7 Trump allies subpoenaed in Georgia criminal investigation

Rudy Giuliani and Sen. Lindsey Graham were among those subpoenaed.

Sen. Lindsey Graham (R-S.C.) speaks to reporters on Capitol Hill in Washington, March 16, 2022. Michael A. McCoy/The New York Times

Seven advisers and allies of Donald Trump, including Rudy Giuliani and Sen. Lindsey Graham, were subpoenaed Tuesday in the ongoing criminal investigation in Georgia of election interference by Trump and his associates. The move was the latest sign that the inquiry has entangled a number of prominent members of Trump’s orbit and may cloud the future for the former president.

The subpoenas underscore the breadth of the investigation by Fani Willis, the district attorney of Fulton County, which encompasses most of Atlanta. She is weighing a range of charges, according to legal filings, including racketeering and conspiracy, and her inquiry has encompassed witnesses from beyond the state. The latest round of subpoenas was reported earlier by The Atlanta Journal Constitution.


The Fulton County investigation is one of several inquiries into efforts by Trump and his team to overturn the election, but it is the one that appears to put them in the greatest immediate legal jeopardy. A House committee continues to investigate the Jan. 6, 2021, attack on the Capitol. And there is an intensifying investigation by the Justice Department into a scheme to create slates of fake presidential electors in 2020.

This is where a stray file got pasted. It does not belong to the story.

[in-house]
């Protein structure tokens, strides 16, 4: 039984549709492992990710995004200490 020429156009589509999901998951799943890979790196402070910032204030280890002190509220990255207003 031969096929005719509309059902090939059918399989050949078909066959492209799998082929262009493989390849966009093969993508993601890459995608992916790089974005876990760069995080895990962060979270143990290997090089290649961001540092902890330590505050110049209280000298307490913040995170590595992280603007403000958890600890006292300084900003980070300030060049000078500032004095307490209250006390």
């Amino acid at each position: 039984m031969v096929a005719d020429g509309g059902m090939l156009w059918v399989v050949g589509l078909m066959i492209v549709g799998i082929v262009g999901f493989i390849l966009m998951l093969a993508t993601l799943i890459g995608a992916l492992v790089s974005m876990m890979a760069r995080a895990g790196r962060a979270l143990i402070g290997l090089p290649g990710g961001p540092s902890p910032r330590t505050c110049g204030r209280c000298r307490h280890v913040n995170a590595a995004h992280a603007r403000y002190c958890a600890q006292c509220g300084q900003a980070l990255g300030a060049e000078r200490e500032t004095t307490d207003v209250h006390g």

Amid the deepening investigations, Trump is weighing an early entrance into the 2024 presidential race; people close to him have said he believes it would bolster his claims that the investigations are politically motivated.

A subpoena is not an indication that someone is a subject of an inquiry, although some of the latest recipients are considered at risk in the case — in particular Giuliani, a personal lawyer for Trump who has emerged as a central figure in the grand jury proceedings in the Georgia investigation. Giuliani spent several hours speaking before state legislative panels in December 2020, where he peddled false conspiracy theories about corrupted voting machines and a video that he claimed showed secret suitcases of Democratic ballots. He told members of the state House at the time, “You cannot possibly certify Georgia in good faith.”


Willis’ office, in its subpoena, said Giuliani “possesses unique knowledge concerning communications between himself, former President Trump, the Trump campaign, and other known and unknown individuals involved in the multistate, coordinated efforts to influence the results of the November 2020 election in Georgia and elsewhere.”

Although the subpoenas were issued Tuesday, not all had necessarily been received.

This article originally appeared in The New York Times.


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